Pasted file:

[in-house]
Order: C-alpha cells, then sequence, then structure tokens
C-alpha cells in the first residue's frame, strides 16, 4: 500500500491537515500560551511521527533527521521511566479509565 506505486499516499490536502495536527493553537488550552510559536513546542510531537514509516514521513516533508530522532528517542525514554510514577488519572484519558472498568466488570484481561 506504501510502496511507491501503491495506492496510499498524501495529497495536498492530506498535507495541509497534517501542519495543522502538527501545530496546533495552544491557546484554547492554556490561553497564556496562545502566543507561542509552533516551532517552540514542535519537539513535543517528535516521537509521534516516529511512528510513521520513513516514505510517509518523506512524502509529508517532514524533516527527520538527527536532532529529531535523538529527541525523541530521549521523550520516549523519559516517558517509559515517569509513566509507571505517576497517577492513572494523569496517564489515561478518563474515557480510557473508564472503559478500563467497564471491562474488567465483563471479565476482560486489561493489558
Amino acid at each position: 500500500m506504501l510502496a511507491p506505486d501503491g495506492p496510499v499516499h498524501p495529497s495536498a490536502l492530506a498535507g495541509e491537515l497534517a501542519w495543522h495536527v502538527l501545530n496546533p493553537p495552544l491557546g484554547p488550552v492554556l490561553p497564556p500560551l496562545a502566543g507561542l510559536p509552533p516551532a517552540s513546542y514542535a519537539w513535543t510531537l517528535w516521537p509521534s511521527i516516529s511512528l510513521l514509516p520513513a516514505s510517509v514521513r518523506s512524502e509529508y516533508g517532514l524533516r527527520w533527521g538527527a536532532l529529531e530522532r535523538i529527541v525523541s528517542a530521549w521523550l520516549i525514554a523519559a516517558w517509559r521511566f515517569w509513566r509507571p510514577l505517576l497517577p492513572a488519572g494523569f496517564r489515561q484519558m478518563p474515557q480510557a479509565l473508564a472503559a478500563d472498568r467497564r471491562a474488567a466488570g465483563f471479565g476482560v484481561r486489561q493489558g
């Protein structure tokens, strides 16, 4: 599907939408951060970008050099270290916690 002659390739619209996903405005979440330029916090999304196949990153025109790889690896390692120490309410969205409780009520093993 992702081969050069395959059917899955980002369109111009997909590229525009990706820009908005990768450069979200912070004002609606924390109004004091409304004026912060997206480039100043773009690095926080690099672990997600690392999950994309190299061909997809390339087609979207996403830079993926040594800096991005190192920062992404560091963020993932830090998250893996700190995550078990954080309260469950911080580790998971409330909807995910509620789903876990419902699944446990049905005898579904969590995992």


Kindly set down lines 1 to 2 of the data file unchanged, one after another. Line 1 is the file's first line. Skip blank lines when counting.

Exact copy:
[in-house]
Order: C-alpha cells, then sequence, then structure tokens